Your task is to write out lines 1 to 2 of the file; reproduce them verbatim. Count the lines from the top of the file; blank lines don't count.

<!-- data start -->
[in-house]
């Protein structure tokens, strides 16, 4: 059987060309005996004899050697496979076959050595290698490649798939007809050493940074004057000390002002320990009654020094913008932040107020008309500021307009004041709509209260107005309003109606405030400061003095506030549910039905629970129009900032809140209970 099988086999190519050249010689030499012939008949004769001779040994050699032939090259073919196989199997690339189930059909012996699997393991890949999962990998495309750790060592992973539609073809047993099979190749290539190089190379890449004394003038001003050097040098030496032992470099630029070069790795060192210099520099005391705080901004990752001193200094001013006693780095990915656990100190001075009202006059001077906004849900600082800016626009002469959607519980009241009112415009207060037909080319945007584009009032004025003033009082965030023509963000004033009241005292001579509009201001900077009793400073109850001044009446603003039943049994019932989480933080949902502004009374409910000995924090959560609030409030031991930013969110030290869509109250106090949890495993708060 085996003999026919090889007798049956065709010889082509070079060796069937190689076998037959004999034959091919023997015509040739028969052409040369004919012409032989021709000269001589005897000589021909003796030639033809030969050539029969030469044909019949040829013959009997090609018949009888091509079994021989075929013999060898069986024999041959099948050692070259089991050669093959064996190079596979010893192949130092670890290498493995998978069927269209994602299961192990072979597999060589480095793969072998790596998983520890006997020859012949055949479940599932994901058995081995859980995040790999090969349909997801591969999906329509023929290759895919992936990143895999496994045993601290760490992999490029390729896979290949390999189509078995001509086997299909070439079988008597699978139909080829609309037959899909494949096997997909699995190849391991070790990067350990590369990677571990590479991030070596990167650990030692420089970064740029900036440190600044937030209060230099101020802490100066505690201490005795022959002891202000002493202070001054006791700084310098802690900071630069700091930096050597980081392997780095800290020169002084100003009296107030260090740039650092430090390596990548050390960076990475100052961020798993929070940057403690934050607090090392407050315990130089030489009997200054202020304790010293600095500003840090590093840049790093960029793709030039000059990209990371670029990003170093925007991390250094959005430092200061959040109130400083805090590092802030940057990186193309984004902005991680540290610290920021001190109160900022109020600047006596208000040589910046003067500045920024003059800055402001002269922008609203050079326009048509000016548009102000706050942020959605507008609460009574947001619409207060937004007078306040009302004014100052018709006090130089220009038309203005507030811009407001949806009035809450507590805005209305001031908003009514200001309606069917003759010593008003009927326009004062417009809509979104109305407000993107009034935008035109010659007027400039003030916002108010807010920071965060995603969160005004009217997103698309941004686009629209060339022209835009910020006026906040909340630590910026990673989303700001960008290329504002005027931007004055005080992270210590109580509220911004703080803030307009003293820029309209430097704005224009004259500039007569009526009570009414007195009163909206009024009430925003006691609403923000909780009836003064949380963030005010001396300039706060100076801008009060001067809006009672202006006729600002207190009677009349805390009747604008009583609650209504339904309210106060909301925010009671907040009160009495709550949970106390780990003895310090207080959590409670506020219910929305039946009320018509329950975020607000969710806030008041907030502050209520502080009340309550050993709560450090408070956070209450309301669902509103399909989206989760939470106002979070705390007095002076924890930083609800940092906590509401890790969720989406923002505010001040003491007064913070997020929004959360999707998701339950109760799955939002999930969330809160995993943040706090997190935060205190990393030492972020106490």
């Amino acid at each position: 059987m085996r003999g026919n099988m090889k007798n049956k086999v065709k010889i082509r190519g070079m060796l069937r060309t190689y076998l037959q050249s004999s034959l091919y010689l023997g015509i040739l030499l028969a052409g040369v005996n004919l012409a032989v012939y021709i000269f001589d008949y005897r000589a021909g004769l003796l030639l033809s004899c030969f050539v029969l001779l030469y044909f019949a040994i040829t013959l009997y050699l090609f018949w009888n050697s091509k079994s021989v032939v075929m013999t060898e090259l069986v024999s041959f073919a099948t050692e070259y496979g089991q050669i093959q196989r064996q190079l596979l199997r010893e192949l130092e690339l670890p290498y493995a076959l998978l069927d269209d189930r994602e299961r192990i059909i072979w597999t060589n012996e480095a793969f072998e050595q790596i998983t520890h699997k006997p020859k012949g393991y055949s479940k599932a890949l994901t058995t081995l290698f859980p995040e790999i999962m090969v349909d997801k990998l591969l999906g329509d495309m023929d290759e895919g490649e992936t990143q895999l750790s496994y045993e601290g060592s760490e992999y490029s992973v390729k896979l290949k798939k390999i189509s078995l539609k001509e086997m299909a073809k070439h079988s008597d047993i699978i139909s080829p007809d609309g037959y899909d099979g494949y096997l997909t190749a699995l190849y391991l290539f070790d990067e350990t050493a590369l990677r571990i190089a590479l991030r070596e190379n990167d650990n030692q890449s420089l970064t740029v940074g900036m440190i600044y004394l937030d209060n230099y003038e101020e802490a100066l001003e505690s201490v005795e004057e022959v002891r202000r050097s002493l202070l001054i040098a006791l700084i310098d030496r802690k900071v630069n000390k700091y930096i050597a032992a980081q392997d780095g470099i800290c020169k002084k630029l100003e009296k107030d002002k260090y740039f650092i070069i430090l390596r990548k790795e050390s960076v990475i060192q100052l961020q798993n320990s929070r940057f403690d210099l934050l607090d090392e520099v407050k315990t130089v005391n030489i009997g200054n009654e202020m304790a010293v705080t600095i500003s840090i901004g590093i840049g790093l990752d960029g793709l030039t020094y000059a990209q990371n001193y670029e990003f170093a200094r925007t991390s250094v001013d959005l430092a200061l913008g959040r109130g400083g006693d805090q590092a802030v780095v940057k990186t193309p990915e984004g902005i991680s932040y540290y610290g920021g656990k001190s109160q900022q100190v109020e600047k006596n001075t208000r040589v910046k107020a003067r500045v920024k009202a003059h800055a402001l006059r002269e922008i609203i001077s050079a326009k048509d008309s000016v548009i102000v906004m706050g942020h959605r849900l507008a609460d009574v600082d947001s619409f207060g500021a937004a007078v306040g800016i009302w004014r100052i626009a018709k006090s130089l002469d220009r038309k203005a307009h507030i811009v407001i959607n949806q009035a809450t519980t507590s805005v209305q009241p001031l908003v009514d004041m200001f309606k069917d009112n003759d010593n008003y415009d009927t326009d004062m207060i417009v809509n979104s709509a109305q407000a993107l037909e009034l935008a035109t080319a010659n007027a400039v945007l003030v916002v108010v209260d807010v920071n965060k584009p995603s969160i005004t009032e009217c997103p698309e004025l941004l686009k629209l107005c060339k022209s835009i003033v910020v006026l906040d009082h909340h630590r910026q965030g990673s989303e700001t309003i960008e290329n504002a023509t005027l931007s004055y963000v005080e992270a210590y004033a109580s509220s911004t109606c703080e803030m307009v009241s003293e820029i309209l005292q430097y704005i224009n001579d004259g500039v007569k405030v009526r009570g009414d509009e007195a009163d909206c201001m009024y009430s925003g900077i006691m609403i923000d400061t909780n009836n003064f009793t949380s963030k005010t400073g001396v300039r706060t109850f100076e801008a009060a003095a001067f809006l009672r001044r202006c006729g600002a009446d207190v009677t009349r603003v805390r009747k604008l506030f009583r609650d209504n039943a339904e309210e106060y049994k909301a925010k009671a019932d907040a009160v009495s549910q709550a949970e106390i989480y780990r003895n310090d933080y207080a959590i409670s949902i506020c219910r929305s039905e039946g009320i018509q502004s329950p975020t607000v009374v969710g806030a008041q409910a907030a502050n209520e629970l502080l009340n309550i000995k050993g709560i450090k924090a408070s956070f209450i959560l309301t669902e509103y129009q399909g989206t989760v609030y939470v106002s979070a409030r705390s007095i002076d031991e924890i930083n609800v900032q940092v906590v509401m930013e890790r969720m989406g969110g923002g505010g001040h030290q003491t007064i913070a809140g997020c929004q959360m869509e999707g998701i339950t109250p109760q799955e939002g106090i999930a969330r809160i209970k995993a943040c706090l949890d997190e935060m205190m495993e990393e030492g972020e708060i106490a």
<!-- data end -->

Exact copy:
[in-house]
């Protein structure tokens, strides 16, 4: 059987060309005996004899050697496979076959050595290698490649798939007809050493940074004057000390002002320990009654020094913008932040107020008309500021307009004041709509209260107005309003109606405030400061003095506030549910039905629970129009900032809140209970 099988086999190519050249010689030499012939008949004769001779040994050699032939090259073919196989199997690339189930059909012996699997393991890949999962990998495309750790060592992973539609073809047993099979190749290539190089190379890449004394003038001003050097040098030496032992470099630029070069790795060192210099520099005391705080901004990752001193200094001013006693780095990915656990100190001075009202006059001077906004849900600082800016626009002469959607519980009241009112415009207060037909080319945007584009009032004025003033009082965030023509963000004033009241005292001579509009201001900077009793400073109850001044009446603003039943049994019932989480933080949902502004009374409910000995924090959560609030409030031991930013969110030290869509109250106090949890495993708060 085996003999026919090889007798049956065709010889082509070079060796069937190689076998037959004999034959091919023997015509040739028969052409040369004919012409032989021709000269001589005897000589021909003796030639033809030969050539029969030469044909019949040829013959009997090609018949009888091509079994021989075929013999060898069986024999041959099948050692070259089991050669093959064996190079596979010893192949130092670890290498493995998978069927269209994602299961192990072979597999060589480095793969072998790596998983520890006997020859012949055949479940599932994901058995081995859980995040790999090969349909997801591969999906329509023929290759895919992936990143895999496994045993601290760490992999490029390729896979290949390999189509078995001509086997299909070439079988008597699978139909080829609309037959899909494949096997997909699995190849391991070790990067350990590369990677571990590479991030070596990167650990030692420089970064740029900036440190600044937030209060230099101020802490100066505690201490005795022959002891202000002493202070001054006791700084310098802690900071630069700091930096050597980081392997780095800290020169002084100003009296107030260090740039650092430090390596990548050390960076990475100052961020798993929070940057403690934050607090090392407050315990130089030489009997200054202020304790010293600095500003840090590093840049790093960029793709030039000059990209990371670029990003170093925007991390250094959005430092200061959040109130400083805090590092802030940057990186193309984004902005991680540290610290920021001190109160900022109020600047006596208000040589910046003067500045920024003059800055402001002269922008609203050079326009048509000016548009102000706050942020959605507008609460009574947001619409207060937004007078306040009302004014100052018709006090130089220009038309203005507030811009407001949806009035809450507590805005209305001031908003009514200001309606069917003759010593008003009927326009004062417009809509979104109305407000993107009034935008035109010659007027400039003030916002108010807010920071965060995603969160005004009217997103698309941004686009629209060339022209835009910020006026906040909340630590910026990673989303700001960008290329504002005027931007004055005080992270210590109580509220911004703080803030307009003293820029309209430097704005224009004259500039007569009526009570009414007195009163909206009024009430925003006691609403923000909780009836003064949380963030005010001396300039706060100076801008009060001067809006009672202006006729600002207190009677009349805390009747604008009583609650209504339904309210106060909301925010009671907040009160009495709550949970106390780990003895310090207080959590409670506020219910929305039946009320018509329950975020607000969710806030008041907030502050209520502080009340309550050993709560450090408070956070209450309301669902509103399909989206989760939470106002979070705390007095002076924890930083609800940092906590509401890790969720989406923002505010001040003491007064913070997020929004959360999707998701339950109760799955939002999930969330809160995993943040706090997190935060205190990393030492972020106490």